EU Bans ‘Throwaway’ Plastic Including Styrofoam and Single-Use Straws

EU Bans ‘Throwaway’ Plastic Including Styrofoam and Single-Use Straws

In a bid to protect the environment and marine life, the EU has agreed to ban “throwaway” plastics such as styrofoam and single-use straws.

CNBC reports that EU officials agreed to the measure on Wednesday. Negotiators from the European Parliament and for the 28 countries involves agreed that 10 single-use plastic products with sustainable alternatives will be off-limits. In addition to styrofoam and single-use straws, this includes cotton swabs, plates and cutlery, plastic drink stirrers, and sticks for balloons.

Manufacturers for other plastic products such as water bottles and cups, will see new regulations. All plastic water bottles, for example, will need to contain 30 percent recycled content by 2030. Companies that make tobacco filters with plastic will need to cover the cost of cigarette stub collection.

EU Bans ‘Throwaway’ Plastic Including Styrofoam and Single-Use Straws

“We have all heard the warning by the World Economic Forum and others that, measured by weight, there will be more plastic than fish in the world’s oceans by 2050 if we continue dumping plastic in the sea at the present rate,” said Elisabeth Koestinger, Austria’s sustainability minister.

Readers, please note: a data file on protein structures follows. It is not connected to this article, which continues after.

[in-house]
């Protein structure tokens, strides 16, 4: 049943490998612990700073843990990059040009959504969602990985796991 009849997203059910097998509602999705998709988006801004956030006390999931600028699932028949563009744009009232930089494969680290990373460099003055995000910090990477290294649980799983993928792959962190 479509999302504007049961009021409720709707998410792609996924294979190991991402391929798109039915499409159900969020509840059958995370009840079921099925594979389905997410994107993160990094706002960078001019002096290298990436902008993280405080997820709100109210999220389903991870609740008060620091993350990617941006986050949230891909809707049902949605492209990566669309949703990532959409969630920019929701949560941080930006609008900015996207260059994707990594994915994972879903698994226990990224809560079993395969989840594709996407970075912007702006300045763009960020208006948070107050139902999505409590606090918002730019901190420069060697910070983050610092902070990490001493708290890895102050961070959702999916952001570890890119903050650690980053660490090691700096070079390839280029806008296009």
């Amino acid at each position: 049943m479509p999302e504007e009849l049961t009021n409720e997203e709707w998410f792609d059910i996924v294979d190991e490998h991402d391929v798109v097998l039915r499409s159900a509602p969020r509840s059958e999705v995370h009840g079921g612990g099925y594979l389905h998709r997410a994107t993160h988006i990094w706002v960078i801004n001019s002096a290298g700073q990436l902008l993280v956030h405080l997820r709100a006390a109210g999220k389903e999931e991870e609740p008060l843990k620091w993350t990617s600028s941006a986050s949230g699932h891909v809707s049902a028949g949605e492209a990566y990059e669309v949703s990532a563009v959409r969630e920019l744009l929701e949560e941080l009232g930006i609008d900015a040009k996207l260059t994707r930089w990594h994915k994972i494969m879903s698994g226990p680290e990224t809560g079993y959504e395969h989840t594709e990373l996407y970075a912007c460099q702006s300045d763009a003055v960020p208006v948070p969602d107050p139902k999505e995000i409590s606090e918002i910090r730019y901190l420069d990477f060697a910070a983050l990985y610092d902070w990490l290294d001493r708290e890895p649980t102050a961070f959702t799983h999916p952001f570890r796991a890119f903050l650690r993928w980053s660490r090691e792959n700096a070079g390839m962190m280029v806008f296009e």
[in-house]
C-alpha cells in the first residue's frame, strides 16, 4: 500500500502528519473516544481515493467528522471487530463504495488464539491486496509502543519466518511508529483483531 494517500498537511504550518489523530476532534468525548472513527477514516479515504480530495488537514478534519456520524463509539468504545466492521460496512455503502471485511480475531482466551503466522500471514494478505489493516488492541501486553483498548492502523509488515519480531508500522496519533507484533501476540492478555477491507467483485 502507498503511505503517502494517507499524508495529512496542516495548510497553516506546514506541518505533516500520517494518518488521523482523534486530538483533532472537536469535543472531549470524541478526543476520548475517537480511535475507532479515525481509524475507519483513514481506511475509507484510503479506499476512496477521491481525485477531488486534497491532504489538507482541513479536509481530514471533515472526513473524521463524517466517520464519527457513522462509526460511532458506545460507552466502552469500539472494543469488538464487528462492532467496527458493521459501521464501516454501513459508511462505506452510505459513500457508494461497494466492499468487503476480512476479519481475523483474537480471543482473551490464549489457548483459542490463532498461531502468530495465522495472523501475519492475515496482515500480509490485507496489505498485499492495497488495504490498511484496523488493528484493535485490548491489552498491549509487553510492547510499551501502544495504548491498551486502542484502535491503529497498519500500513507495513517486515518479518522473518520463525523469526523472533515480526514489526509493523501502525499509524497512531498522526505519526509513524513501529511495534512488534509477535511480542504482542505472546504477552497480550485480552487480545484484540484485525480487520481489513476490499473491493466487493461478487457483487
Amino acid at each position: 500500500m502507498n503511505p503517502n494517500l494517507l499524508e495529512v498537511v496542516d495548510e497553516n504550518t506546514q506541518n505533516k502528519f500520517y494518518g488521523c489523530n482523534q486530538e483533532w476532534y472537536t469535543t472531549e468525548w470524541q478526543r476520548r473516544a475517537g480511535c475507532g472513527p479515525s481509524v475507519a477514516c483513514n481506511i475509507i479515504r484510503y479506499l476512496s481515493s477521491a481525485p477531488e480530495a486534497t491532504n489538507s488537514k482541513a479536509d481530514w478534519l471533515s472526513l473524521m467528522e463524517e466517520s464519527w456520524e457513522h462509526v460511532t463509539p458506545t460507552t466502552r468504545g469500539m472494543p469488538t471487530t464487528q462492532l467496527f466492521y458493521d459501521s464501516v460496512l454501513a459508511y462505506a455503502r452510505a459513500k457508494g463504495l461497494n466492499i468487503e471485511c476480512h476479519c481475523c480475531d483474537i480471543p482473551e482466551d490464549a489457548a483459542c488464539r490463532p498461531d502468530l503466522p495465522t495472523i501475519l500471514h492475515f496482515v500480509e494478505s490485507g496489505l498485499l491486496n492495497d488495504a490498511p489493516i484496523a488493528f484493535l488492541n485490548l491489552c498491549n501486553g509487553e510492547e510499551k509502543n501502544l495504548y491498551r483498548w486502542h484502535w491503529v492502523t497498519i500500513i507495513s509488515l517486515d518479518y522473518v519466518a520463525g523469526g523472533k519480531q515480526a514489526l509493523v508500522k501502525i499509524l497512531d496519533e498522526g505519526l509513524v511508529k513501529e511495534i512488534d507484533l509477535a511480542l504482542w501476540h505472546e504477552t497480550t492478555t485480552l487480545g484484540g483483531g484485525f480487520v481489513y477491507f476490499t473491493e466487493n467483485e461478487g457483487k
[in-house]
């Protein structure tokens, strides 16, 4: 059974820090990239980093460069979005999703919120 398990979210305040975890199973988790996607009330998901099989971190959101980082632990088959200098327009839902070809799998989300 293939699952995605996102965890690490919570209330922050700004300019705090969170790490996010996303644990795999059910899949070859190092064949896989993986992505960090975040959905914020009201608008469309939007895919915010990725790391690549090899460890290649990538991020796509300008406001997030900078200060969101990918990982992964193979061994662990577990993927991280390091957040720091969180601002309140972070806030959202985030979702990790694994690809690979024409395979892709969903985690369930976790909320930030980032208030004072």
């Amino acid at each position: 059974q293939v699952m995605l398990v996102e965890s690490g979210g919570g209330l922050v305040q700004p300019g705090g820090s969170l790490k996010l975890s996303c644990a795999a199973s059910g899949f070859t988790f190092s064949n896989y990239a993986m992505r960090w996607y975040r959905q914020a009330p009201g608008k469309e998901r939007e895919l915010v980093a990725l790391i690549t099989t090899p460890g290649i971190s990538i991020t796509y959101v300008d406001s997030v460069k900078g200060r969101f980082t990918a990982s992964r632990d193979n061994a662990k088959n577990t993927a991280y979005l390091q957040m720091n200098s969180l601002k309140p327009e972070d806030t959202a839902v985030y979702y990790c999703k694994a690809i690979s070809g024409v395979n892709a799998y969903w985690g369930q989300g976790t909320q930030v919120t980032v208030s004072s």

Belgian liberal Frederique Ries was responsible for the bill’s proposal, which was put forward by the European Commission last May. “We have adopted the most ambitious legislation against single-use plastics,” he said in a statement, as reported in the Independent.

Under the new rules, European states are also expected to recycle 90 percent of their plastic bottles by 2025, and fishing gear producers will have to ensure at least 50 percent of gear is collected each year. Abandoned fishing nets and other “ghost” gear make up nearly half of overall plastic pollution, causing extensive damage to marine habitats.

“It is essential in order to protect the marine environment and reduce the costs of environmental damage attributed to plastic pollution in Europe, estimated at €22bn by 2030,” said Ries in May.

Around the world, major companies are taking note of the plastic crisis and implementing policies to protect the future of our oceans. In September, food and drink giants Danone and Nestlé, together with eight other bottled drinks companies, vowed to ditch single-use plastics and move to a more sustainable, zero-waste form of packaging by 2030. Ikea, KFC, Starbucks, Adidas, and many more major retailers and brands have also pledged to either eliminate or significantly reduce their use of single-use plastic.

“Plastic can be fantastic,” said Jykri Katainen, the Vice President of the European Commission, in May. “But we need to use it more responsibly. Single-use plastics are not a smart economic or environmental choice.”

The ban will take effect in 2021.

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